Earlier I happened to be looking at the Givewell page, and noticed that they had some accountability reports explaining mistakes they had made. Apparently they had accidentally lost $4,600 to a crypto scammer who asked for a refund for a donation they didn’t make. It’s a pretty small loss in the scheme of things, and they adequately explain the causes of and solutions to the problem.

But, it does raise the question. Why are they accepting crypto donations? Let the cryptofolks sell their own tokens.

Scratch the surface, and you can find a lot of EA institutional support for crypto.


  1. says

    Cryptocurrencies are just that — currencies, a sort of money, which at least a few people find useful for conducting international transactions without the headache of always having to swap dollars for rubles for euros etc.* I understood this when I first heard of bitcoin; all the additional romanticization about libbidy and independence from Big Gummint was bullshit, and cast serious doubt on the motives and credibility of all the crypto fanboys.

    And like all other currencies, state-managed or not, it’s useful as a medium of exchange, but not so good as an actual investment, since it never actually creates value or has value in itself, and is not, like stocks or bonds, a part of a larger enterprise that actually makes and sells things for more money.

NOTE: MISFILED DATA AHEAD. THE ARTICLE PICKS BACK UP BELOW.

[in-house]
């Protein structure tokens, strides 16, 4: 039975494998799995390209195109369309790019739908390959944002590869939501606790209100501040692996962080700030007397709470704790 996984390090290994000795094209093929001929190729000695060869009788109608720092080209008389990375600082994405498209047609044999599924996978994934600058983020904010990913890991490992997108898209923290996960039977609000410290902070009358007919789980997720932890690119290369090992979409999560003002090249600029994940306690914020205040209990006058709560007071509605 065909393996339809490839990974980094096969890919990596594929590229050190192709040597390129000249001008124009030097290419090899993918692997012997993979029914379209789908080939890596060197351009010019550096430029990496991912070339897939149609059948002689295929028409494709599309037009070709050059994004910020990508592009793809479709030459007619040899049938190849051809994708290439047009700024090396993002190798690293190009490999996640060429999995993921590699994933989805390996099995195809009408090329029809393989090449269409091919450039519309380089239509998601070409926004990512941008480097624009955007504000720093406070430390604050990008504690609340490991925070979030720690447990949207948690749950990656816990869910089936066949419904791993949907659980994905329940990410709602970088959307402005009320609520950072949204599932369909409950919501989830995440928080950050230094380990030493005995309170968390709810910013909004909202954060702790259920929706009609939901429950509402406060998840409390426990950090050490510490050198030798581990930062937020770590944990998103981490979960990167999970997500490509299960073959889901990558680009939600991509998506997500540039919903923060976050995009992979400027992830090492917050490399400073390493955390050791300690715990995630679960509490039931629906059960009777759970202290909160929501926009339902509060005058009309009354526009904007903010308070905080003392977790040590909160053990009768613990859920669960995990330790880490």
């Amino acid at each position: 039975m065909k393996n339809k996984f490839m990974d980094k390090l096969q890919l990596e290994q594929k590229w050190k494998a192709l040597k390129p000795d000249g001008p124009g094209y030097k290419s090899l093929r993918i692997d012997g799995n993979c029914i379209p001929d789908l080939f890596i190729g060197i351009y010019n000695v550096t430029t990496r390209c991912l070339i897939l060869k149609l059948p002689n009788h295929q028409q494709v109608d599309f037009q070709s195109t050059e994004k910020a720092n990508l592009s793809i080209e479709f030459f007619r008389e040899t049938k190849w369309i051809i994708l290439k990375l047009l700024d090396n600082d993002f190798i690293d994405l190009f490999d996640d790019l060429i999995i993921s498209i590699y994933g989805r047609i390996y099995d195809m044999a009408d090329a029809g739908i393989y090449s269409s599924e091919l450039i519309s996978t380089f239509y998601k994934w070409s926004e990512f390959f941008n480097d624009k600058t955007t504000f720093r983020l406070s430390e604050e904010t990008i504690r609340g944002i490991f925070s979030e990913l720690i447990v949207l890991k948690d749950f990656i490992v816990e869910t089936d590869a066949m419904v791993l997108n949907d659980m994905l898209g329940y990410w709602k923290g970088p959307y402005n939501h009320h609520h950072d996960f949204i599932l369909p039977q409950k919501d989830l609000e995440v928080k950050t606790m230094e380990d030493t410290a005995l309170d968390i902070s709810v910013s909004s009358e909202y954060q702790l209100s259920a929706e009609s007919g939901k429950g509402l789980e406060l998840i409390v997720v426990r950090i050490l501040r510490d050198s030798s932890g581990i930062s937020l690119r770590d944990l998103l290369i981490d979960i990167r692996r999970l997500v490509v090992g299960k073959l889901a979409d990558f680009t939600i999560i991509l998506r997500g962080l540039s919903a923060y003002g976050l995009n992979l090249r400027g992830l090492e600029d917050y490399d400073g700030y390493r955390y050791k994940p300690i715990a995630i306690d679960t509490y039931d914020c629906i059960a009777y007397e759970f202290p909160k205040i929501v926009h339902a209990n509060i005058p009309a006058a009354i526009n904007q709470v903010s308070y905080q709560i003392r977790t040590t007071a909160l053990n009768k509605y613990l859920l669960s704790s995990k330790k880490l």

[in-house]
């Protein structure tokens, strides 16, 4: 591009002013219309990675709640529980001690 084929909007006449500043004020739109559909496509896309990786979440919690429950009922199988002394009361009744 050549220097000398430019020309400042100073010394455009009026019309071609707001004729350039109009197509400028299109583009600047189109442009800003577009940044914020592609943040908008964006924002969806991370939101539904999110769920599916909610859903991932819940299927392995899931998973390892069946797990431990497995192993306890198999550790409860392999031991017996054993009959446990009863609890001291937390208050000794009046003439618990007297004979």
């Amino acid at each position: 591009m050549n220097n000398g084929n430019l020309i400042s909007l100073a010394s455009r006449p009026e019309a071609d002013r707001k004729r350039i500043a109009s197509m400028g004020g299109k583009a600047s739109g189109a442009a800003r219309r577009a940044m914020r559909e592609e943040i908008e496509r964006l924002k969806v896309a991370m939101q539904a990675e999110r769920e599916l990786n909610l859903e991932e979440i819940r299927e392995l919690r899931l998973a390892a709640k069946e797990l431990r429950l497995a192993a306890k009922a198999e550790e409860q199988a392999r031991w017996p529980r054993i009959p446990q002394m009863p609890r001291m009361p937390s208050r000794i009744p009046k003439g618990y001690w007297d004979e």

I’ve known all this for a long time. SBF and all those crypto-clowns on the scene today have absolutely no excuse not to understand how empty and false their “investment” always was, and always will be.
    * Of course, there would still be the problem of swapping their bitcoin revenues for whatever local currency their own employees would need to be paid in — it’s pretty improbable that most of their landlords, grocery stores, credit-card issuers and clothing stores would readily accept bitcoin as payment.

  2. says

    @Raging Bee #2,
    Glo is described in the very last link in the postscript. It’s a cryptocurrency that donates money to GiveDirectly, a charity. I really didn’t read into it before because I was exasperated by the very idea, but…

    Glo is a stable coin backed by real assets, like Tether. They invest entirely in treasury bills. So, if I understand correctly, they’re basically a bad bank that dodges regulations. There are some really obvious superior alternatives like: have people invest in their own money into whatever assets match their own risk tolerance. Or, just start a bank. At best, this is a good idea burdened by crypto. At worst, another scam taking advantage of lack of consumer protections in the space.